Twelve Days of Compelling Films, Performances and Visual Art at Twenty-Sixth Annual Rendezvous With Madness Festival

For twenty-five years, Toronto’s Rendezvous With Madness Festival, produced by Workman Arts, has remained the world’s largest mental health film festival, and (as far as we know) the first established one. For its twenty-sixth year, this provocative and daring event, which aims to blow open important conversations about mental health and substance use disorders through its carefully curated programming, is expanding in length and breadth, offering guests a twelve-day festival program that will include eighteen features and short films, six live performance pieces, and a visual arts exhibition. 

From a hard-hitting film about the hub of Afghanistan’s heroin market and the disastrous side effects of its illegal trade, to “Dinner With Madness,” an interactive theatre experience, there’s no shortage of totally unique and enthralling programming. Here’s our top pick for each day of the fest.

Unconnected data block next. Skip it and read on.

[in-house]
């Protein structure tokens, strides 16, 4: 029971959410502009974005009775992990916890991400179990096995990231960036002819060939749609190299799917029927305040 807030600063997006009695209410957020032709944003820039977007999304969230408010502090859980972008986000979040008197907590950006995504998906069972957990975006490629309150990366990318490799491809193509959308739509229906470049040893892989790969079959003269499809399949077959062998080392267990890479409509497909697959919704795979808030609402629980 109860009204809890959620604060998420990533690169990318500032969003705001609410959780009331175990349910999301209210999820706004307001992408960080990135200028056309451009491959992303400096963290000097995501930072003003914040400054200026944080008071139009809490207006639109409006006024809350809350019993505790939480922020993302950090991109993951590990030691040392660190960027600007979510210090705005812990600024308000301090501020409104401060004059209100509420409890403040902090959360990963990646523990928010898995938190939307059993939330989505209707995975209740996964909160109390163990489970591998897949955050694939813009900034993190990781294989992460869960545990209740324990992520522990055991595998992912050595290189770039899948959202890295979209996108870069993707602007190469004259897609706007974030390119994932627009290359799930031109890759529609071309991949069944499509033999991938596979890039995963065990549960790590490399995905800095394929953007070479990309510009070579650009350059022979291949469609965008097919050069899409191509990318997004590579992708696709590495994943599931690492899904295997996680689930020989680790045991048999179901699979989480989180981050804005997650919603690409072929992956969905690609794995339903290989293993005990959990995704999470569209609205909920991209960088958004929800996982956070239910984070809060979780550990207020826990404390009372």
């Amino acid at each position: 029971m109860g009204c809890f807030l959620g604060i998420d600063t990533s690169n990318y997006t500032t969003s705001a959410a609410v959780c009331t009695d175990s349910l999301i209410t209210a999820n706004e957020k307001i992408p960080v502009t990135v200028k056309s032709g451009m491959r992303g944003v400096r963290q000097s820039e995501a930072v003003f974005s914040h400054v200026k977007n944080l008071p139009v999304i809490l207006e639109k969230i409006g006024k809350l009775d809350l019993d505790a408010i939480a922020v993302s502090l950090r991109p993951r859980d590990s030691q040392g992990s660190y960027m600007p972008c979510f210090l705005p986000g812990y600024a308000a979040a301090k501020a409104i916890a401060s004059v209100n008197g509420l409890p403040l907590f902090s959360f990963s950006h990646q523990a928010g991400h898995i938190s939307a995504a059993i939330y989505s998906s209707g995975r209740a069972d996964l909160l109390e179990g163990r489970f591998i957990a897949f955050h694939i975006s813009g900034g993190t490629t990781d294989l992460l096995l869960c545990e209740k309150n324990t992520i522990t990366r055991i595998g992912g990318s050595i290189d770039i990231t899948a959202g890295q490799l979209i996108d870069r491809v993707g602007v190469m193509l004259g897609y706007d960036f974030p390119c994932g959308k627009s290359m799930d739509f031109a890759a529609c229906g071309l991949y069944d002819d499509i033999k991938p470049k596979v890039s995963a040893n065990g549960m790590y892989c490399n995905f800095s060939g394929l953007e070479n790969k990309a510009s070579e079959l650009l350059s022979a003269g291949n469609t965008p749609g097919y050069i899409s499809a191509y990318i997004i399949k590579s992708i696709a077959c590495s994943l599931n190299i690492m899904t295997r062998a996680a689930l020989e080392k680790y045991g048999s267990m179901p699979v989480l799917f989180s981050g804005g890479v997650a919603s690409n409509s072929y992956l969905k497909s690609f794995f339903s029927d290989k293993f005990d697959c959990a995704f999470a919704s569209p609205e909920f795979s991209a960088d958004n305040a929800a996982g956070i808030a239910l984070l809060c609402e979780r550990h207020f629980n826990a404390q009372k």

Wednesday, October 10
The Song and the Sorrow — Opening Night Film

Legendary Canadian songwriter, Gene MacLellan is best known for his hits from the 1970s, including “Snowbird,” “Put Your Hand in the Hand” and “The Call.” A Juno-award-winning musician, MacLellan gained national attention as one of the most brilliant songwriters in the Canadian music industry, but he was never comfortable with being in the spotlight. After struggling with depression, MacLellan took his own life in 1995.

The songwriter’s daughter and musician, Catherine MacLella,n was only fourteen when her father committed suicide. Years after his death, Catherine revisits her father’s past, trying to understand his life-long battle with depression. The Song and the Sorrow captures Catherine’s personal struggle to reconcile her family’s tragedy and break the silence surrounding mental illness.

Accompanied by live performances from Catherine MacLellan and Workman Arts’ Bruised Years Choir. There will be a Q&A with the director following the screening.

Hot Docs Ted Rogers Cinema, 7:00 p.m.

Thursday, October 11
Bursting Bubbles: Creating Context for Evolving Solitudes 

“We all make bubbles…illusive membranes to harbour our solitary thoughts, fears, memories, beliefs, insights and perceptions of ourselves and our reality. Insulating and flexible as they may seem, bubbles are feeble strongholds against piercing moments of epiphany. Variably, through states of introspection, irony or innovation, participating artists explore the nature of evolving solitudes, pushing comfort zones, bursting bubbles and processing the impacts.” —Claudette Abrams